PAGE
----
Bob Briner

The legacy of a faithful pioneer in mainstream media and sports

GREENVILLE, Ill. -- Two decades ago, Bob Briner made a radical decision as he edged away from his 35-year career in pro sports and global media: He sold his homes in Dallas, Texas and Paris, France, and moved to a quiet town in southern Illinois.

The goal was to pass on what he had learned while mentoring students at his alma mater, Greenville College. He hosted Bible studies, helped students find jobs and spent time hanging out and talking sports.

But Briner kept hearing one awkward question over and over, after the release of his book "Roaring Lambs," a bestseller urging believers to get more involved in mass culture. People kept asking if he was going to start producing "Christian media."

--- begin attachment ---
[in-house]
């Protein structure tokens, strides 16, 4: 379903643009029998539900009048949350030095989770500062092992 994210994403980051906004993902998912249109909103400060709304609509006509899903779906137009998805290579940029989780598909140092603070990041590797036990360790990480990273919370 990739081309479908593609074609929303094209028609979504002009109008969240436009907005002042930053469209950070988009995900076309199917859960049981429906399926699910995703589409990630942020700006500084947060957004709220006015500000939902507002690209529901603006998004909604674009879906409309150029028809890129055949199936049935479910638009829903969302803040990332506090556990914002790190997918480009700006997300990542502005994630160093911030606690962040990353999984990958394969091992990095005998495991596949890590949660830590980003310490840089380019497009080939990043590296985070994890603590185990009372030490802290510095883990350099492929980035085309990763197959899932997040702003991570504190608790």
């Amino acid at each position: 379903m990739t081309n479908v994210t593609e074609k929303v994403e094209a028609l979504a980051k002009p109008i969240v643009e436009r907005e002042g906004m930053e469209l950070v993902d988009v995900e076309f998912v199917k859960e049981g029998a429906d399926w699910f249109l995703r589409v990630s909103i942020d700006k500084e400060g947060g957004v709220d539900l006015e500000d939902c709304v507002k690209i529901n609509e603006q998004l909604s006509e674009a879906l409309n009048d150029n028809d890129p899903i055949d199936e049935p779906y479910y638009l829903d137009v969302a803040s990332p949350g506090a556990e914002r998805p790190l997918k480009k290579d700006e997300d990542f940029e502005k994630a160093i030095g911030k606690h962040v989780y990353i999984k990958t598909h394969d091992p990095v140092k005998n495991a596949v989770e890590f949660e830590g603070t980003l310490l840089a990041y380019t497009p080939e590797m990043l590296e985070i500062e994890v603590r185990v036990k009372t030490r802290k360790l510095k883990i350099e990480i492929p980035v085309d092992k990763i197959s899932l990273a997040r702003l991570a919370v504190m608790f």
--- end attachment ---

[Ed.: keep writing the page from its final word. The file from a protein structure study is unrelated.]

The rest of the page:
Briner always tried to change the subject. Truth is, he once told me, most of his fellow evangelicals would not appreciate his answer. Many would be offended.

"I decided I wasn't tough enough to work in Christian media," he said, a few weeks before he died of cancer in 1999.

"You see, it never offended me when secular people acted like secular people," he explained. "What I couldn't understand was why so many Christians I did business with didn't act like Christians. I found that things were actually worse -- in terms of basic ethics -- in the Christian media than in the mainstream. That really hurt. So I decided I wasn't tough enough for Christian media."

Anyone who knew the man would recognize those words as "quintessential RAB," said retired Greenville College President Robert "Ish" Smith, using the initials that formed Briner's nickname. Smith and Briner met at age 12 on a church baseball team in Dallas, and were friends for life, including during college.